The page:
Two months a court extended their custody for 30 days to allow further police questioning, adding that they have confessed to have come to Egypt in order to spread their doctrine. Human rights director of the Church of Scientology, Leisa Goodman, denied these claims on behalf of the church and said that the couple was in the country representing the Italian branch of New Era Publications, a firm that publishes the works of L. Ron Hubbard, to promote Hubbard's book Dianetics: The Modern Science of Mental Health, stressing that the authorities had allowed the book's entry to Egypt. "We are concerned at their prolonged detention, which appears to be a violation of their right to freedom of expression," Goodman said. The two were released the next month and the court ruled that condemning people for adopting new ideas is a violation of human rights. Arabic-language translations of books by L. Ron Hubbard, such as Dianetics and The Way to Happiness, have been sold in several book stores in Egypt and were made available at the annual Cairo International Book Fair.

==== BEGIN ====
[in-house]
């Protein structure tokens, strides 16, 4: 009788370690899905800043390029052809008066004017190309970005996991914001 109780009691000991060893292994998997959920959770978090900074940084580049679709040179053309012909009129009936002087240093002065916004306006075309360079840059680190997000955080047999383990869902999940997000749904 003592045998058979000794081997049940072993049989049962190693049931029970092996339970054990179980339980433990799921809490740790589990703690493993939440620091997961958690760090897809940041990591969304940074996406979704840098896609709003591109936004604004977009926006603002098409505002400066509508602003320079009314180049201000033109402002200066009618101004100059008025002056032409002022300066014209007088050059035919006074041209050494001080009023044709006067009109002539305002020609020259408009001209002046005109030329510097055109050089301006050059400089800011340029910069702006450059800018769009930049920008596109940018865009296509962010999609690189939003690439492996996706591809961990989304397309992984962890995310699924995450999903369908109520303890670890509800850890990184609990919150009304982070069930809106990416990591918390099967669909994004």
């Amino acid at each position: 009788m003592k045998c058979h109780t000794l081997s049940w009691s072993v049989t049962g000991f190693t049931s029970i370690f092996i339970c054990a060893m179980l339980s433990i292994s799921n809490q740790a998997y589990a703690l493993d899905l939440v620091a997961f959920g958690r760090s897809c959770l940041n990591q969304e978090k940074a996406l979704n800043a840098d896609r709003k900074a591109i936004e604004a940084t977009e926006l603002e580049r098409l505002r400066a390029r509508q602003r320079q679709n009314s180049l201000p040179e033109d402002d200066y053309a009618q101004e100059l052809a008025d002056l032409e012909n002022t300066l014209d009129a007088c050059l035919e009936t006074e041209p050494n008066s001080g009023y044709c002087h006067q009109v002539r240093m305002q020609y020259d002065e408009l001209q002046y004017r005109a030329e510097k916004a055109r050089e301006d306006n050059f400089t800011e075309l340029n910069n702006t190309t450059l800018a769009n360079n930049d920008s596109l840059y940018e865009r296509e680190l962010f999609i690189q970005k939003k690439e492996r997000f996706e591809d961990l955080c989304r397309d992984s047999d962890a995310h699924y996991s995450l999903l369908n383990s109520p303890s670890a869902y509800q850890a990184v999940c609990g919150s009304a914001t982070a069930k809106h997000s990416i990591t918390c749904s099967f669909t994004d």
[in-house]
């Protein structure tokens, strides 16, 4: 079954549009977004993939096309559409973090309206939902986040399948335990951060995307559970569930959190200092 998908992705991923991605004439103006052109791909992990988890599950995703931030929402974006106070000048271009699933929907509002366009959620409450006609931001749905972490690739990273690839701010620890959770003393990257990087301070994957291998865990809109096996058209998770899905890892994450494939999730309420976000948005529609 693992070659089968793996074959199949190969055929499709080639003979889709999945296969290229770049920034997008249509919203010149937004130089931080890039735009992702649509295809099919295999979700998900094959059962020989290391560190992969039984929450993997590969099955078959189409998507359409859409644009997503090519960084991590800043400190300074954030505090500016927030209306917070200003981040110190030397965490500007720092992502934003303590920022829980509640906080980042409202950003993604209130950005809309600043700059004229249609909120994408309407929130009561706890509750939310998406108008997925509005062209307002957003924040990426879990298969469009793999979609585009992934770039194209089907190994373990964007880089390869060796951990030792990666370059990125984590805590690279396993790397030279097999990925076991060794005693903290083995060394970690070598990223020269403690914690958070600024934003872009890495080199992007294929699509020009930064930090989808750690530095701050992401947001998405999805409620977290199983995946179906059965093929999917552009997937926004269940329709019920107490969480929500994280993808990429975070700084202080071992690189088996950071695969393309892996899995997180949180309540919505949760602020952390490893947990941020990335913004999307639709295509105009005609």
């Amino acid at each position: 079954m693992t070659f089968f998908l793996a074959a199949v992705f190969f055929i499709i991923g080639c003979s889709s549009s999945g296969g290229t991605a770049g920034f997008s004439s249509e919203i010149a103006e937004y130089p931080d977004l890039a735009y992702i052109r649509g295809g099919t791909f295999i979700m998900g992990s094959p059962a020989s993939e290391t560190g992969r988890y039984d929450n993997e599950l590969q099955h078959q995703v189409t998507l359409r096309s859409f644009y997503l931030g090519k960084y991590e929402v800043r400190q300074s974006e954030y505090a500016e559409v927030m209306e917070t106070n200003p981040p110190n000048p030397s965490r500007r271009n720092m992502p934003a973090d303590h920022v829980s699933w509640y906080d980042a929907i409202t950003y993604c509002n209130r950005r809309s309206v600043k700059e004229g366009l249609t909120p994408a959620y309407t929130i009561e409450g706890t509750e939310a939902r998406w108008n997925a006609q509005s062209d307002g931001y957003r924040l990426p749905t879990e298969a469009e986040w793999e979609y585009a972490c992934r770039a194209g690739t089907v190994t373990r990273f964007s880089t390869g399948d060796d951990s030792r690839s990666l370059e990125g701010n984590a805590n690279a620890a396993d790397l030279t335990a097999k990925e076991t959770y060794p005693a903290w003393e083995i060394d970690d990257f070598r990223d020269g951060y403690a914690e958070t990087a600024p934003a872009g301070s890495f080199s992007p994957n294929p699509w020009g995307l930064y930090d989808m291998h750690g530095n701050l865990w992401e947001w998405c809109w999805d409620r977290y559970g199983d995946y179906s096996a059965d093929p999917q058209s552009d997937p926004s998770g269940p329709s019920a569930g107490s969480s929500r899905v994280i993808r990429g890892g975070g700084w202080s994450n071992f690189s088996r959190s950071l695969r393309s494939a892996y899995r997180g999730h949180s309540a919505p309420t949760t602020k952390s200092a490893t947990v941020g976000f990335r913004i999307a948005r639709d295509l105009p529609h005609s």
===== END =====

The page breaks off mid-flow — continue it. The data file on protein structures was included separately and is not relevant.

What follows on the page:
The books bore the approval stamp of Al-Azhar, the Muslim world's highest Sunni learning institution. They were printed in Denmark, both in English and Arabic, shipped to Egypt by New Era Publications. Ahmed Abdel Khalek, a professor at Al-Azhar University who has served as chief-of-staff and translator to the Grand Imam of al-Azhar, said that he had no objections to the approval of the books unless they violated "morality and traditions". "We should listen to the other. After all, if I disagree with something in a book, I should write a rebuttal," he said. New Era Publications' public relations office said that Al-Azhar's move was essential and insisted that there was nothing religious about the books' nature. Narconon Egypt, a drug abuse treatment center based in Fayoum, is the Egyptian branch of the global Narconon organization; the branch's executive director, Mohamed Nour Salah, said that there is no connection between Narconon Egypt and the Church of Scientology, stressing that it is a non-profit organization and that none of the staff are Scientologists.

Narconon Egypt's website mentions Hubbard's work as an inspiration for its founding. Cairo Scene - Church of Scientology in Egypt